Proceedings of the Royal Society of London/Volume 2/Some Experiments and Observations on the Colours used in Painting by the Ancients

2567010Proceedings of the Royal Society of London, Volume 2 — Some Experiments and Observations on the Colours used in Painting by the AncientsHumphry Davy

Some Experiments and Observations on the Colours used in Painting by the Ancients.By Sir Humphry Davy, LL.D. F.R.S.Read February 23, 1815.[Phil. Trans. 1815, p. 97.]

Beside the use which may be made of what remains of ancient paintings as models for imitation, the author has endeavoured to reap the further advantage of making us acquainted with the nature and chemical composition of their colours; for though the works of Dioscorides, Vitruvius, and Pliny contain descriptions of many substances used by the ancients as pigments, it is only by experiment that the subjects of which they speak can be identified.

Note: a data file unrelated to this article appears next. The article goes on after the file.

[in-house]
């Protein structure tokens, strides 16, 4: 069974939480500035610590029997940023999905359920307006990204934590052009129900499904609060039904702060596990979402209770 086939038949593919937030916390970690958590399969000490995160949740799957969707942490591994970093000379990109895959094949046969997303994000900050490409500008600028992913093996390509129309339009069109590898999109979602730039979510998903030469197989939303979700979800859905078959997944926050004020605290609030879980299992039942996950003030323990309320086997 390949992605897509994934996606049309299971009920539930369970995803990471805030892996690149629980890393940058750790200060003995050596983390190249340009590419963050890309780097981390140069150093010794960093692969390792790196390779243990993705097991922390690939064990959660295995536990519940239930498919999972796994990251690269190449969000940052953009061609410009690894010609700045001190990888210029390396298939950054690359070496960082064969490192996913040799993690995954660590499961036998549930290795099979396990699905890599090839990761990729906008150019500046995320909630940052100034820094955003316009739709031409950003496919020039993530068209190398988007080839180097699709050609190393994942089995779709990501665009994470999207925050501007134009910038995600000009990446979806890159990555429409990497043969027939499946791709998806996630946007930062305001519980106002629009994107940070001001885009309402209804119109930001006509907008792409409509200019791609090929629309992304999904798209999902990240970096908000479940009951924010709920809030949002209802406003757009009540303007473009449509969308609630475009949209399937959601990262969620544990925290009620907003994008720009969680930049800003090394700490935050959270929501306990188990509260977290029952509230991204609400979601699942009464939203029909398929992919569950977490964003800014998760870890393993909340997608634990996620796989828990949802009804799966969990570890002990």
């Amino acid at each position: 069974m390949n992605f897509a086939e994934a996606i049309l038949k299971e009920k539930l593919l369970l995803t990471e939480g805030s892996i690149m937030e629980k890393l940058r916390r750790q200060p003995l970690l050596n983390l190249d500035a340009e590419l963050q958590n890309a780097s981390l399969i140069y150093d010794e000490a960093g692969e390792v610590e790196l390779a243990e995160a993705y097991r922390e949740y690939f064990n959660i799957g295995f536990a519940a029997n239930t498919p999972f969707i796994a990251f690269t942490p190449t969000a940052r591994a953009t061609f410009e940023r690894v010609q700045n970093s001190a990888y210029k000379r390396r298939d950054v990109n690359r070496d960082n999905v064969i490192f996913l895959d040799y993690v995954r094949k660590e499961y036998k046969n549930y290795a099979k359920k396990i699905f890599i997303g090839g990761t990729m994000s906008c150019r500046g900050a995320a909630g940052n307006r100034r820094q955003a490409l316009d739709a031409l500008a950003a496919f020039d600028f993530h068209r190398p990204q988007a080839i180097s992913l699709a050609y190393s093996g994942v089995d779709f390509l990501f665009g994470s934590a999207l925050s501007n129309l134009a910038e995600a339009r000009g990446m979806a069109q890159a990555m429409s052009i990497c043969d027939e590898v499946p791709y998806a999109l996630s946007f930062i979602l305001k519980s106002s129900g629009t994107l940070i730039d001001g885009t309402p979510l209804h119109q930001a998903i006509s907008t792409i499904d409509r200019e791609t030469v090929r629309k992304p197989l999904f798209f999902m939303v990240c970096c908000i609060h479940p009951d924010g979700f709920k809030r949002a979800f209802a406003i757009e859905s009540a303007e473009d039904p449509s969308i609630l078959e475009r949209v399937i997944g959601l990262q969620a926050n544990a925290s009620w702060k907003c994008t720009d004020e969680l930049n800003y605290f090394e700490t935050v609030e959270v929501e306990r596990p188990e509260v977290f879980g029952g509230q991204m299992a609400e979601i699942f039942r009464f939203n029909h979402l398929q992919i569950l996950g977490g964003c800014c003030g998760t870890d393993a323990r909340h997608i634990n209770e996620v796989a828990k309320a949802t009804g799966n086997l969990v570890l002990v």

The author's experiments have been made upon colours found in the baths of Titus, in the ruins called the baths of Livia, and other ruins of ancient Rome, and in the ruins of Pompeii. Some of these colours had been discovered in vases beneath the ruins of the palace of Titus, and were found to be the same as those used in various fresco paintings of the palace. In one large vase, discovered about two years since, there were found, among other colours, three different kinds of red, one approaching to orange, another dull red, and a third purplish red. The first was minium, the second and third proved to be both ochres of different tints. Another red found in various fresco paintings differed from those found in the vase, and proved to be vermilion. This substance, called by the Greeks κιννάβαφι, was known by the name of minium to the Romans, who called our modern minium by the name of cerussa usta, in consequence of the mode of making it; which, on the authority of Pliny, is said to have been suggested by the accidental effects of a fire at the Piræus at Athens, by which ceruse was found converted into minium.